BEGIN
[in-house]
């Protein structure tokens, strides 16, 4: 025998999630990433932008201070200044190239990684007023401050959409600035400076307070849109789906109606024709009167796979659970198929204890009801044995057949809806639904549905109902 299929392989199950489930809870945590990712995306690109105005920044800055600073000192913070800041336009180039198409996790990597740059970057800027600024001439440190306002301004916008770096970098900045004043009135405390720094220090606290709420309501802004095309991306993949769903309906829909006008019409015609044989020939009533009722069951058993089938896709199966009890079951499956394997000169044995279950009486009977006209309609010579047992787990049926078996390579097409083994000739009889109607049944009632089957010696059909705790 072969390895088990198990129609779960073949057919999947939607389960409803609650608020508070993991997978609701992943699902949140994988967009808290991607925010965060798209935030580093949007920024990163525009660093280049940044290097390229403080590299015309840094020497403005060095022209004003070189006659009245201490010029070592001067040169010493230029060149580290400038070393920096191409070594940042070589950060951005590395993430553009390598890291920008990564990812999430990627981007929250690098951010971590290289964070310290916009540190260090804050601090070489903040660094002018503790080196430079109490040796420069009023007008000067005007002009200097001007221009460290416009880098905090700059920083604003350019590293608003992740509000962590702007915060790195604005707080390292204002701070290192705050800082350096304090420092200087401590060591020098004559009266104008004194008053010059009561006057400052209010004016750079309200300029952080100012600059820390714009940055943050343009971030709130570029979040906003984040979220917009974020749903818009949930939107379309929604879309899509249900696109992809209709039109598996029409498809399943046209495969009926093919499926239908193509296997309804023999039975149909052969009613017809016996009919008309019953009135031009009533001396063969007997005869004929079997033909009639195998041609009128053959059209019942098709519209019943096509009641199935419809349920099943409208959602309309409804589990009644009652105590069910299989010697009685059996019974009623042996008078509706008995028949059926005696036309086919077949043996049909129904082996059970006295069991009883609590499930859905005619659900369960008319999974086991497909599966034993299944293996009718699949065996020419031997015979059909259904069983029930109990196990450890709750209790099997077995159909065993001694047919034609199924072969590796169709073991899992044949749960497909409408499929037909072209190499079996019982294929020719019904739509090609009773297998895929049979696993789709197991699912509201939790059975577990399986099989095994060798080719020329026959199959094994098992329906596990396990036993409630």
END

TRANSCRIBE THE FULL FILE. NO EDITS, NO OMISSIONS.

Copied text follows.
[in-house]
């Protein structure tokens, strides 16, 4: 025998999630990433932008201070200044190239990684007023401050959409600035400076307070849109789906109606024709009167796979659970198929204890009801044995057949809806639904549905109902 299929392989199950489930809870945590990712995306690109105005920044800055600073000192913070800041336009180039198409996790990597740059970057800027600024001439440190306002301004916008770096970098900045004043009135405390720094220090606290709420309501802004095309991306993949769903309906829909006008019409015609044989020939009533009722069951058993089938896709199966009890079951499956394997000169044995279950009486009977006209309609010579047992787990049926078996390579097409083994000739009889109607049944009632089957010696059909705790 072969390895088990198990129609779960073949057919999947939607389960409803609650608020508070993991997978609701992943699902949140994988967009808290991607925010965060798209935030580093949007920024990163525009660093280049940044290097390229403080590299015309840094020497403005060095022209004003070189006659009245201490010029070592001067040169010493230029060149580290400038070393920096191409070594940042070589950060951005590395993430553009390598890291920008990564990812999430990627981007929250690098951010971590290289964070310290916009540190260090804050601090070489903040660094002018503790080196430079109490040796420069009023007008000067005007002009200097001007221009460290416009880098905090700059920083604003350019590293608003992740509000962590702007915060790195604005707080390292204002701070290192705050800082350096304090420092200087401590060591020098004559009266104008004194008053010059009561006057400052209010004016750079309200300029952080100012600059820390714009940055943050343009971030709130570029979040906003984040979220917009974020749903818009949930939107379309929604879309899509249900696109992809209709039109598996029409498809399943046209495969009926093919499926239908193509296997309804023999039975149909052969009613017809016996009919008309019953009135031009009533001396063969007997005869004929079997033909009639195998041609009128053959059209019942098709519209019943096509009641199935419809349920099943409208959602309309409804589990009644009652105590069910299989010697009685059996019974009623042996008078509706008995028949059926005696036309086919077949043996049909129904082996059970006295069991009883609590499930859905005619659900369960008319999974086991497909599966034993299944293996009718699949065996020419031997015979059909259904069983029930109990196990450890709750209790099997077995159909065993001694047919034609199924072969590796169709073991899992044949749960497909409408499929037909072209190499079996019982294929020719019904739509090609009773297998895929049979696993789709197991699912509201939790059975577990399986099989095994060798080719020329026959199959094994098992329906596990396990036993409630």